Analysing Bonds versus Fixed Deposit

  • Safety of capital: If you place your fixed deposits with a higher rated bank or financial institution, you can be assured of the security of your capital. Sovereign and higher-rated corporate bonds usually do not default. In the case of bonds of companies with a lower rating, there is a risk of a credit default event.
  • Interest payment frequency and flexibility of tenure: You can choose the tenure you want to invest in a fixed deposit. You can also choose the frequency of interest payments to you. In bonds, both the maturity of the bonds and the frequency of interest payments are pre-determined by the company. Interest payment frequency can be bi-annual or annual, depending on the bond's issuer.
  • Premature exits: In the case of a fixed deposit, premature redemption attracts a pre-payment penalty in lower interest payments. In the case of bonds, you can easily exit by selling the bonds in the secondary market where they are listed. While comparing FDs versus bonds, exits are possible in both, but each has its own peculiar features.
  • Rating: Most banks and NBFCs have a short term rating issued by one of the credit rating agencies. In the case of bonds, a rating is mandatory by one of the accredited credit rating agencies before the issue. It is better to remember that the higher the rating, the greater the safety of capital and interest payments and the lower the credit default risk.
  • Interest rate risk: In the case of FD Vs Bonds, bond prices are more susceptible to interest rate risk than fixed deposits. This is the risk of the changes in the bond prices with changes in the market interest rates. Fixed deposits are also exposed to interest rate risk. On maturity of the fixed deposit, the interest rate at which the fixed deposit is rolled over may be lower if there has been a reduction in the market interest rates. In the case of Bonds versus Fixed deposits, it is better to remember that neither bonds nor fixed deposits are completely immune from interest rate risk.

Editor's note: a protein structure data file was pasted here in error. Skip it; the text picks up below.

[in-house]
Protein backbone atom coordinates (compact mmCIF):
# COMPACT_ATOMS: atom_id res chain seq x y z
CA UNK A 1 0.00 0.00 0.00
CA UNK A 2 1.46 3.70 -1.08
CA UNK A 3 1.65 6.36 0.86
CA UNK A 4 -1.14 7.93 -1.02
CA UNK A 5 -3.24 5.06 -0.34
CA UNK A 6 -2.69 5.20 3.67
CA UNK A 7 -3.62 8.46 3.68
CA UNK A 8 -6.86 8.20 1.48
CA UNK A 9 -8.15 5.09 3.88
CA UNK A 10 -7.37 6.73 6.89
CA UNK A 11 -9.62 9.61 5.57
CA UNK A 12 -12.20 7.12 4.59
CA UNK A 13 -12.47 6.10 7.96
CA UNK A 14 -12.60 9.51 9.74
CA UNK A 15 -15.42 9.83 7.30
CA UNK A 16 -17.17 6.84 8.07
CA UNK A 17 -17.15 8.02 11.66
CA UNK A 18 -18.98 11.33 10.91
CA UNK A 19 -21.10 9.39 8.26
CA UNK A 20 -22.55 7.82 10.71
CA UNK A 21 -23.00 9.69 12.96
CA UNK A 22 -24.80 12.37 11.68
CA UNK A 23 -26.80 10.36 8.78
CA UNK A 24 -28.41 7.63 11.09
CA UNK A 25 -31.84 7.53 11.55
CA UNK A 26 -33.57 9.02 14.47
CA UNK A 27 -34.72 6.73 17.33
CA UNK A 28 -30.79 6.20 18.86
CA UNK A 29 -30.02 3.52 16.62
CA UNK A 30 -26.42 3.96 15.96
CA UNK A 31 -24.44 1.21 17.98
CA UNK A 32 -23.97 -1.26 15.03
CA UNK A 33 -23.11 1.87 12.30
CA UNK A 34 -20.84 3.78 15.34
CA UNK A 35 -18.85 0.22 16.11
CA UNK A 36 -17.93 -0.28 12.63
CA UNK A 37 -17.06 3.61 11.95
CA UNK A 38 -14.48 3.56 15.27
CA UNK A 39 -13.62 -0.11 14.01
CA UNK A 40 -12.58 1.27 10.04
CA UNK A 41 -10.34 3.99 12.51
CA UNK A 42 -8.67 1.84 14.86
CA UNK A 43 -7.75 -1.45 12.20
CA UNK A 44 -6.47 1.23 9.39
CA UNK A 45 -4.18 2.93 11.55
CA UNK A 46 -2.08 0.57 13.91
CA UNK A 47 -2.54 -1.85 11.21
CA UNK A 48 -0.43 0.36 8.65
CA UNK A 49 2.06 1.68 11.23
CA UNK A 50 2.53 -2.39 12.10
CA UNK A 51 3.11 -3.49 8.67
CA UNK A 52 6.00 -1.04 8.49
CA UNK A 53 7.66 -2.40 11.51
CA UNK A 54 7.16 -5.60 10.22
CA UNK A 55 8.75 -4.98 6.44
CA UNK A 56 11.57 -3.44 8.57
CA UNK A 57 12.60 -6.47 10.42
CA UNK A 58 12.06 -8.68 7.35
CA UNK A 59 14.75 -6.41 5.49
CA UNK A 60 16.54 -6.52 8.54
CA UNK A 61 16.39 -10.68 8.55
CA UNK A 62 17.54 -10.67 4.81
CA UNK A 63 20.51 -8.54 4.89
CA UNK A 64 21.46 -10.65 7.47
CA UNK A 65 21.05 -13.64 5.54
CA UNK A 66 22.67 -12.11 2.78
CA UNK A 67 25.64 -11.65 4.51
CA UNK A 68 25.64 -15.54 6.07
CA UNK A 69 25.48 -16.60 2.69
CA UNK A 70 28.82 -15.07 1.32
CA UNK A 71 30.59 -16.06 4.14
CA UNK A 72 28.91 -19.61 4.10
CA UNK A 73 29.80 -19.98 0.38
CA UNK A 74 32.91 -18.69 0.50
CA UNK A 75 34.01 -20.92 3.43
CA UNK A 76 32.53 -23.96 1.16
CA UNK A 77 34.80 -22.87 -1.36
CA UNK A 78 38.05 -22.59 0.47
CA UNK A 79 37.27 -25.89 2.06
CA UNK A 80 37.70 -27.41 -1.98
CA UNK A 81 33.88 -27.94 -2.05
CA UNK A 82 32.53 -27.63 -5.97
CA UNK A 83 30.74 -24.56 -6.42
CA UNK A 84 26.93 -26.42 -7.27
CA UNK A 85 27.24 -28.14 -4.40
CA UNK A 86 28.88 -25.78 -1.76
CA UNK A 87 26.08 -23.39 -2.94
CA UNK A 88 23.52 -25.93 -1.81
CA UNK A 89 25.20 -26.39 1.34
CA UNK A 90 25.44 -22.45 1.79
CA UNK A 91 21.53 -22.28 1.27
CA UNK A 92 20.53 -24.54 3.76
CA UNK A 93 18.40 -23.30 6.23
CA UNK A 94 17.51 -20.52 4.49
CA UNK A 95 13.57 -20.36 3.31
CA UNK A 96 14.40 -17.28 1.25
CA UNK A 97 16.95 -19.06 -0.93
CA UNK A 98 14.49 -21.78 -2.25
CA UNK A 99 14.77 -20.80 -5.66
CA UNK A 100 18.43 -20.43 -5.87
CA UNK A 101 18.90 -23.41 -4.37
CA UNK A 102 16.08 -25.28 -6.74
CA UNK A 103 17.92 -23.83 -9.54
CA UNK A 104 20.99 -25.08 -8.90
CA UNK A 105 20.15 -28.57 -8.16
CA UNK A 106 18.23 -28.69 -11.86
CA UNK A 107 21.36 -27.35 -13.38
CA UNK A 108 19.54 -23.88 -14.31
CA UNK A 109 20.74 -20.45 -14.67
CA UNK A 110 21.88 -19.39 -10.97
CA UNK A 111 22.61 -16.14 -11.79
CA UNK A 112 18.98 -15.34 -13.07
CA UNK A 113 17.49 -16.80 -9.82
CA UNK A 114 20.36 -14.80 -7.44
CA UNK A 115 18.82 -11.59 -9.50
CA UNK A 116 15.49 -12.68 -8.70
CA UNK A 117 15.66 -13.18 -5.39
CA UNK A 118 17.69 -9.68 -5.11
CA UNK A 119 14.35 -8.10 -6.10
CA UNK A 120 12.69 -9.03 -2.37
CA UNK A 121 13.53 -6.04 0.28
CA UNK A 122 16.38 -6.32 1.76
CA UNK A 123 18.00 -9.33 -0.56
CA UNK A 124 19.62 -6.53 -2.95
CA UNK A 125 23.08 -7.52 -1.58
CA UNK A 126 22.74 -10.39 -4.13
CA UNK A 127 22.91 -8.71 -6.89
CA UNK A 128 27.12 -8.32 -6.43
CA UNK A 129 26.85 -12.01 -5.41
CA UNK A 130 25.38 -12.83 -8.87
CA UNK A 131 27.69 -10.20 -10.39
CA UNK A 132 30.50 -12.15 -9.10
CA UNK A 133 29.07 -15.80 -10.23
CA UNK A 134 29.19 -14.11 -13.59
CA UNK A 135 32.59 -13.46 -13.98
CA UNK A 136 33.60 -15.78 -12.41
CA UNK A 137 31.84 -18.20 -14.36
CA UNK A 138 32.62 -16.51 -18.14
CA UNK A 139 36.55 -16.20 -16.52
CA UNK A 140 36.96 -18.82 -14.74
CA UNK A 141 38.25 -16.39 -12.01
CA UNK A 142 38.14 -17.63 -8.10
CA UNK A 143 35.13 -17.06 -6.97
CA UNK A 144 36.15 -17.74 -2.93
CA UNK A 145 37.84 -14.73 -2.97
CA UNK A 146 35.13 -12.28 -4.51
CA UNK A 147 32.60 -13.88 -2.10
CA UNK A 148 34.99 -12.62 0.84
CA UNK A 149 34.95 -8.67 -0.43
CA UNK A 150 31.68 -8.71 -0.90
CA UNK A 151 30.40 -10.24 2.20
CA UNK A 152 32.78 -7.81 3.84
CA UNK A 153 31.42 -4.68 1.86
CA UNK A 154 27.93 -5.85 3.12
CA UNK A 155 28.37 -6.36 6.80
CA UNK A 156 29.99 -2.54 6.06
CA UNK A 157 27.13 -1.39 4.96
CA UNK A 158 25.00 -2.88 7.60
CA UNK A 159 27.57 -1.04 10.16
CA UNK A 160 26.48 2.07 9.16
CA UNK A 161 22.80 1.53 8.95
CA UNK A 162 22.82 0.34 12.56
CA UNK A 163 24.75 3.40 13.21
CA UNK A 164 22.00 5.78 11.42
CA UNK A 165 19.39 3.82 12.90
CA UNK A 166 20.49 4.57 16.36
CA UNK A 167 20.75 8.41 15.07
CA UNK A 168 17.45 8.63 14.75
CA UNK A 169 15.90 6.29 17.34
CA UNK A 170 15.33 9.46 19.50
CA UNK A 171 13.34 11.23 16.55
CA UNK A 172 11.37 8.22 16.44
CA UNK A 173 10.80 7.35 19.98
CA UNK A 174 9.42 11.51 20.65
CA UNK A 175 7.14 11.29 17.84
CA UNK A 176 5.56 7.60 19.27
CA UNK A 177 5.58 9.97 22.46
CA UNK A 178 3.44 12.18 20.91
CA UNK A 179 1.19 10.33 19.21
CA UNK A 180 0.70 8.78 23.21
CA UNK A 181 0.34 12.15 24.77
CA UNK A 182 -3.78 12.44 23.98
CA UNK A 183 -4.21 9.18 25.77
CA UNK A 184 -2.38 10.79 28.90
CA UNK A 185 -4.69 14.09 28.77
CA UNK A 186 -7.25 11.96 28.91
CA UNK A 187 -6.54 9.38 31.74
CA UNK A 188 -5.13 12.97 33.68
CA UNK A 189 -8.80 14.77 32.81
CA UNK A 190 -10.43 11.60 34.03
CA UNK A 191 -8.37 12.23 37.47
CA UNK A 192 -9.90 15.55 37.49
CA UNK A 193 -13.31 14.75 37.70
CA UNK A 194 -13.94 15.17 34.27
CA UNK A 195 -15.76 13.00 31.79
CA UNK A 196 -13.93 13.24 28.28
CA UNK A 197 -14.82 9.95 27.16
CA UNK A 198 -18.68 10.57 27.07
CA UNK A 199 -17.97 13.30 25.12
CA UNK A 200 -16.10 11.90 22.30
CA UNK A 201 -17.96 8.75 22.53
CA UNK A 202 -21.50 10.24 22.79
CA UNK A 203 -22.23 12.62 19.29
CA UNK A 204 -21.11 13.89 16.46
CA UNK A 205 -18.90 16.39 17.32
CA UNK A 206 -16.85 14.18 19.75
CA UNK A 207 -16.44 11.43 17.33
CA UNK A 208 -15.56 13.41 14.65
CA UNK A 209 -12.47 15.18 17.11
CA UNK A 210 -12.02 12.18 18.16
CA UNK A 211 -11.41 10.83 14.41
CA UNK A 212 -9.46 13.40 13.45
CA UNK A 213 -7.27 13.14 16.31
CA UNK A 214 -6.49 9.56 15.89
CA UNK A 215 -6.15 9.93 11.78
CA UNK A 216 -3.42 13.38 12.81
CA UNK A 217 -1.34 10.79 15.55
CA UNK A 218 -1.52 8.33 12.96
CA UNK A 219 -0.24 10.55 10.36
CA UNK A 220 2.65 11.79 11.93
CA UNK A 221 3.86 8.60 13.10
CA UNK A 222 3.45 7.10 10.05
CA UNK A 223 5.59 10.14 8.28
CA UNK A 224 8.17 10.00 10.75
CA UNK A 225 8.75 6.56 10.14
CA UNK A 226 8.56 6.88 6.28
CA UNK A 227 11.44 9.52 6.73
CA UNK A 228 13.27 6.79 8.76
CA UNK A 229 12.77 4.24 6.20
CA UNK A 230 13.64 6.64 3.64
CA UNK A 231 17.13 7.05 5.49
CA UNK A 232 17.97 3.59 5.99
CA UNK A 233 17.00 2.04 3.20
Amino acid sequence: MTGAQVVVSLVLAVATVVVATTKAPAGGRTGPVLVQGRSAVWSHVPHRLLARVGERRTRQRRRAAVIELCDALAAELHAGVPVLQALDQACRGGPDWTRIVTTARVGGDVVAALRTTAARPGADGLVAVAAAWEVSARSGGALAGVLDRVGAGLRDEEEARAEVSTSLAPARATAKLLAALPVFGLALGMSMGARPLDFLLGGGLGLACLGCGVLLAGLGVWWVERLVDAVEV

• Taxation of Interest income: Both fixed deposit and bond interest are subject to tax. There is a special category of bonds whose interest is tax-exempt. But in most bonds, the interest income is taxable.

    Bond Fund versus Fixed Deposit

    You can also buy bonds through a bond fund. A bond fund is a portfolio actively managed by a fund manager for interest rate and credit default risks. As a bond fund holds multiple bonds, it helps diversify away from the security-specific risk. There is also the oversight of a fund manager actively managing the bond fund. Bond fund yield/returns can be relatively high compared to holding individual bonds or fixed deposits.

    Key Takeaways

    Whatever the medium of investment, it is essential that you maintain a diversified portfolio. Both bonds and fixed deposits may form part of your portfolio's liquidity/fixed income-generating part. The allocation to each component depends on your risk-return profile and need for liquidity.